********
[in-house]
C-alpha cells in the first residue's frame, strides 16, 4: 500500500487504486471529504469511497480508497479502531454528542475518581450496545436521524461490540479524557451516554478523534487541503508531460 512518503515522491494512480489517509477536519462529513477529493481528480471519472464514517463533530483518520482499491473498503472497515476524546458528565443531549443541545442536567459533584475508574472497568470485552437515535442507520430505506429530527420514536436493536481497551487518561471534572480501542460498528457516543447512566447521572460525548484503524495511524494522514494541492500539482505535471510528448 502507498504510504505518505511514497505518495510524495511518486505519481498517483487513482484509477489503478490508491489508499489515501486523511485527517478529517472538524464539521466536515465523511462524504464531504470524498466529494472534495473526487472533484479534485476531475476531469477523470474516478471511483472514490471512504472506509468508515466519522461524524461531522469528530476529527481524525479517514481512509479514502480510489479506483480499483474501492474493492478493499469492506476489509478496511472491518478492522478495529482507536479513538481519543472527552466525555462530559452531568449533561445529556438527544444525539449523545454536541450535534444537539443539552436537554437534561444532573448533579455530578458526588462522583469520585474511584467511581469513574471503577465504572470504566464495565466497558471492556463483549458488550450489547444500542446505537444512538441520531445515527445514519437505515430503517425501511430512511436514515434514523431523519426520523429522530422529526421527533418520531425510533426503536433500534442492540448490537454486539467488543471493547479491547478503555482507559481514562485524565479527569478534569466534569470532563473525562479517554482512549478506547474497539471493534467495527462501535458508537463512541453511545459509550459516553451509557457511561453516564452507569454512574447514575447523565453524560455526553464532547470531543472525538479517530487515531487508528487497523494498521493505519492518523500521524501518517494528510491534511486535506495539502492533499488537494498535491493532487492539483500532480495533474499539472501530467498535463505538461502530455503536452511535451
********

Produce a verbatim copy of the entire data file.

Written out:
[in-house]
C-alpha cells in the first residue's frame, strides 16, 4: 500500500487504486471529504469511497480508497479502531454528542475518581450496545436521524461490540479524557451516554478523534487541503508531460 512518503515522491494512480489517509477536519462529513477529493481528480471519472464514517463533530483518520482499491473498503472497515476524546458528565443531549443541545442536567459533584475508574472497568470485552437515535442507520430505506429530527420514536436493536481497551487518561471534572480501542460498528457516543447512566447521572460525548484503524495511524494522514494541492500539482505535471510528448 502507498504510504505518505511514497505518495510524495511518486505519481498517483487513482484509477489503478490508491489508499489515501486523511485527517478529517472538524464539521466536515465523511462524504464531504470524498466529494472534495473526487472533484479534485476531475476531469477523470474516478471511483472514490471512504472506509468508515466519522461524524461531522469528530476529527481524525479517514481512509479514502480510489479506483480499483474501492474493492478493499469492506476489509478496511472491518478492522478495529482507536479513538481519543472527552466525555462530559452531568449533561445529556438527544444525539449523545454536541450535534444537539443539552436537554437534561444532573448533579455530578458526588462522583469520585474511584467511581469513574471503577465504572470504566464495565466497558471492556463483549458488550450489547444500542446505537444512538441520531445515527445514519437505515430503517425501511430512511436514515434514523431523519426520523429522530422529526421527533418520531425510533426503536433500534442492540448490537454486539467488543471493547479491547478503555482507559481514562485524565479527569478534569466534569470532563473525562479517554482512549478506547474497539471493534467495527462501535458508537463512541453511545459509550459516553451509557457511561453516564452507569454512574447514575447523565453524560455526553464532547470531543472525538479517530487515531487508528487497523494498521493505519492518523500521524501518517494528510491534511486535506495539502492533499488537494498535491493532487492539483500532480495533474499539472501530467498535463505538461502530455503536452511535451